That rhetoric may not be falling on deaf ears. The United Auto Workers didn’t make things easy for Biden to receive their endorsement last month, even after he walked the picket line in Michigan. The Teamsters took it a step further, meeting with Trump at their Washington headquarters Jan. 31. The union’s president, Sean O’Brien, has said leadership wants to hear from both candidates before making a decision—a tacit acknowledgment that members aren’t a lock for Biden.
Diego Areas Munhoz: After nearly eight months, senators have finally advanced legislation to reauthorize the Federal Aviation Administration, including a slew of workforce provisions. But more controversial proposals were left on the sidelines.
Despite support from Majority Leader Chuck Schumer (D-N.Y.) and organized labor, senators in the Commerce, Science and Transportation Committee didn’t include a measure that would withhold federal funding to airports that don’t pay service workers—such as baggage handlers, security guards, and cabin cleaners—at least $15 an hour during the bill’s Feb. 8 markup.
Major unions such as the Service Employees International Union, Unite Here, and the Communications Workers of America had been pushing for Sen. Ed Markey’s (D-Mass.) Good Jobs for Good Airports Act (S.753) that could impact over 300,000 workers.
The unions argued these workers are paid very low wages and have few benefits, as thousands of service workers at major airports in states that abide by the federal minimum wage, such as Dallas-Fort Worth International, earn about $7.25.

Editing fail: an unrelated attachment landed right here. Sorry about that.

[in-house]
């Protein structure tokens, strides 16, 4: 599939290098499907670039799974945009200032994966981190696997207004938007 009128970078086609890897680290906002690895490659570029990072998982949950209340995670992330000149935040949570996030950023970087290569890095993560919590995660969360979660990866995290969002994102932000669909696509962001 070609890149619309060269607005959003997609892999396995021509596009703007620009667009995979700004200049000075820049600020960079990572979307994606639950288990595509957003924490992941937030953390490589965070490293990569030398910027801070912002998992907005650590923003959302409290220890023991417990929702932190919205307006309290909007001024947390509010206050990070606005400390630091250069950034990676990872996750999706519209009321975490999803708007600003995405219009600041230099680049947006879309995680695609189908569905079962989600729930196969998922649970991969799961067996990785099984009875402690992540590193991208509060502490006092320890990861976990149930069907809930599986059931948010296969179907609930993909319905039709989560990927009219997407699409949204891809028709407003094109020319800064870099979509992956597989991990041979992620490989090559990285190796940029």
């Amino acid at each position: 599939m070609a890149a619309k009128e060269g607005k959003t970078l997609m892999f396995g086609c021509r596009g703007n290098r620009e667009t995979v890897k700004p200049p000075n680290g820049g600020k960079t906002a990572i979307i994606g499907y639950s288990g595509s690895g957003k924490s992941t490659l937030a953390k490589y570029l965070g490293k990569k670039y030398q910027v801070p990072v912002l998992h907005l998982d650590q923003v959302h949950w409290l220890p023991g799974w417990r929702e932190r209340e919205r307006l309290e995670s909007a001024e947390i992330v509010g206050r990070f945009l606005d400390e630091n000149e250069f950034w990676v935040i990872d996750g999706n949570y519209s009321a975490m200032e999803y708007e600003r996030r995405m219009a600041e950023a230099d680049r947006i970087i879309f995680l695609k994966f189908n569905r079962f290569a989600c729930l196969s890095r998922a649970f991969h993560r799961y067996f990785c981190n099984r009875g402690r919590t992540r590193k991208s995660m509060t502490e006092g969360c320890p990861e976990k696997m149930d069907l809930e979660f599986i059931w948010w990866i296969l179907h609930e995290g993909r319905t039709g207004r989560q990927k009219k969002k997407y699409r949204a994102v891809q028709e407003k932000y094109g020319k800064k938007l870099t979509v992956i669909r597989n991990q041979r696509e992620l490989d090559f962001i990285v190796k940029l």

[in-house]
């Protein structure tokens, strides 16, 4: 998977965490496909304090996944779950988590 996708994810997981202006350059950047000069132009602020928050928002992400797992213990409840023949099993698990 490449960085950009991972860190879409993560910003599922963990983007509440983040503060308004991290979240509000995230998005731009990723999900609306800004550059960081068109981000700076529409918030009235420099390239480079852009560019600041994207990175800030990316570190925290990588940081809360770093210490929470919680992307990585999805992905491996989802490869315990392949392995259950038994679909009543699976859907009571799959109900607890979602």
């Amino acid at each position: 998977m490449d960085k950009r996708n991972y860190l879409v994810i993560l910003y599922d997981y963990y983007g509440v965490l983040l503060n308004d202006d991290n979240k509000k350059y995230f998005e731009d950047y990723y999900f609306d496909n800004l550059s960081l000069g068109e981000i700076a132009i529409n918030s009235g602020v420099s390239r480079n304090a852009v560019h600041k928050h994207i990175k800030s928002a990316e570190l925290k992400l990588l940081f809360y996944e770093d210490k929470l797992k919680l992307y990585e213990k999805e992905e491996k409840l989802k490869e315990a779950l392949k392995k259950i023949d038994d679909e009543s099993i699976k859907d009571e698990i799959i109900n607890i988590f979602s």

Last summer, service workers rallied in about 20 US airports for better working conditions, leading to strikes at major hubs in Washington D.C., New York, and Boston.
“Airport service workers are often over-worked and they are often under-paid and we have a moral obligation to do right by these workers—to ensure they are fairly compensated for their hard and grueling work,” Markey said during the markup.
Markey offered his bill as an amendment during the legislative session last week, but withdrew it and didn’t request a roll call vote. Senators usually refrain from voting on amendments that aren’t previously agreed on to avoid a “poison pill” measure that could affect the larger bill’s passage.
Republicans—who have mostly opposed efforts to raise the federal minimum wage to $15, citing concerns of raising costs for employers and taking away jobs—didn’t support Markey’s bill.
The Senate FAA reauthorization bill did include several other workforce provisions, however.
Senators approved an expansion of educational grants for the pilot, airplane technician, and manufacturing workforce. The bill would also create the Women in Aviation Advisory Committee to focus on bringing more women into the air industry.
The bill would also require the FAA to issue guidance for crew members—such as flight attendants and pilots—who need to express breast milk during non-critical phases of flight. A similar provision was included in the House FAA bill that passed in June 2023.
Under the legislation, air carriers would also have to report to the FAA a plan for employees to prevent and respond to hostile behavior and assault during travel, a measure drafted in response to a dramatic rise in unruly passenger reports since the Covid-19 pandemic.